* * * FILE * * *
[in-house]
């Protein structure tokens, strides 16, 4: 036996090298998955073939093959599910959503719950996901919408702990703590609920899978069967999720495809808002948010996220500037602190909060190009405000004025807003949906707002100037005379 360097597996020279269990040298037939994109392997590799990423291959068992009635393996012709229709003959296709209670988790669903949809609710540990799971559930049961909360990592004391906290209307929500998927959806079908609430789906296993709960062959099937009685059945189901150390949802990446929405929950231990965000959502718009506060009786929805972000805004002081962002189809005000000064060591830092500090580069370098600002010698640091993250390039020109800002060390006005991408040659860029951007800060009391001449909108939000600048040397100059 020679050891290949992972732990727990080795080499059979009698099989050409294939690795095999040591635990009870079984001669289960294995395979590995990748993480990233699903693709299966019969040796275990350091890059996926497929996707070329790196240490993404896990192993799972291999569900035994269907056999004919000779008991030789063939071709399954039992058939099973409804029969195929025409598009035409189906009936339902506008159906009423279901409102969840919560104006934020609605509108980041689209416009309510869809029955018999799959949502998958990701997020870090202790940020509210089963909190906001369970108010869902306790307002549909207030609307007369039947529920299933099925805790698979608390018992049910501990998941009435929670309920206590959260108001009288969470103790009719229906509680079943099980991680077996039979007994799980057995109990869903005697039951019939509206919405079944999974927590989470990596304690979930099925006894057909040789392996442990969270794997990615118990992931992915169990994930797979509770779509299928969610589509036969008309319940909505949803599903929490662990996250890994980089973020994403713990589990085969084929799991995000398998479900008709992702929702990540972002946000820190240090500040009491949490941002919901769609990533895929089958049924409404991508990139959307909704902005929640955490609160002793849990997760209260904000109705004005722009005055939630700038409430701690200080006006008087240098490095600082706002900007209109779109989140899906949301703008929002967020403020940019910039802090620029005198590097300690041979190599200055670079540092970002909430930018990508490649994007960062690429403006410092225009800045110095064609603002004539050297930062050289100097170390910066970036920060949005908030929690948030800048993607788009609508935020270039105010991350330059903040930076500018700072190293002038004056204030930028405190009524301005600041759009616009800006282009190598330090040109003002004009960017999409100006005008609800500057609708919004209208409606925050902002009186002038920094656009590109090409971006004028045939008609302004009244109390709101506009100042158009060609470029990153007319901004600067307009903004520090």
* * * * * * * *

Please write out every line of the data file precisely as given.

[in-house]
């Protein structure tokens, strides 16, 4: 036996090298998955073939093959599910959503719950996901919408702990703590609920899978069967999720495809808002948010996220500037602190909060190009405000004025807003949906707002100037005379 360097597996020279269990040298037939994109392997590799990423291959068992009635393996012709229709003959296709209670988790669903949809609710540990799971559930049961909360990592004391906290209307929500998927959806079908609430789906296993709960062959099937009685059945189901150390949802990446929405929950231990965000959502718009506060009786929805972000805004002081962002189809005000000064060591830092500090580069370098600002010698640091993250390039020109800002060390006005991408040659860029951007800060009391001449909108939000600048040397100059 020679050891290949992972732990727990080795080499059979009698099989050409294939690795095999040591635990009870079984001669289960294995395979590995990748993480990233699903693709299966019969040796275990350091890059996926497929996707070329790196240490993404896990192993799972291999569900035994269907056999004919000779008991030789063939071709399954039992058939099973409804029969195929025409598009035409189906009936339902506008159906009423279901409102969840919560104006934020609605509108980041689209416009309510869809029955018999799959949502998958990701997020870090202790940020509210089963909190906001369970108010869902306790307002549909207030609307007369039947529920299933099925805790698979608390018992049910501990998941009435929670309920206590959260108001009288969470103790009719229906509680079943099980991680077996039979007994799980057995109990869903005697039951019939509206919405079944999974927590989470990596304690979930099925006894057909040789392996442990969270794997990615118990992931992915169990994930797979509770779509299928969610589509036969008309319940909505949803599903929490662990996250890994980089973020994403713990589990085969084929799991995000398998479900008709992702929702990540972002946000820190240090500040009491949490941002919901769609990533895929089958049924409404991508990139959307909704902005929640955490609160002793849990997760209260904000109705004005722009005055939630700038409430701690200080006006008087240098490095600082706002900007209109779109989140899906949301703008929002967020403020940019910039802090620029005198590097300690041979190599200055670079540092970002909430930018990508490649994007960062690429403006410092225009800045110095064609603002004539050297930062050289100097170390910066970036920060949005908030929690948030800048993607788009609508935020270039105010991350330059903040930076500018700072190293002038004056204030930028405190009524301005600041759009616009800006282009190598330090040109003002004009960017999409100006005008609800500057609708919004209208409606925050902002009186002038920094656009590109090409971006004028045939008609302004009244109390709101506009100042158009060609470029990153007319901004600067307009903004520090």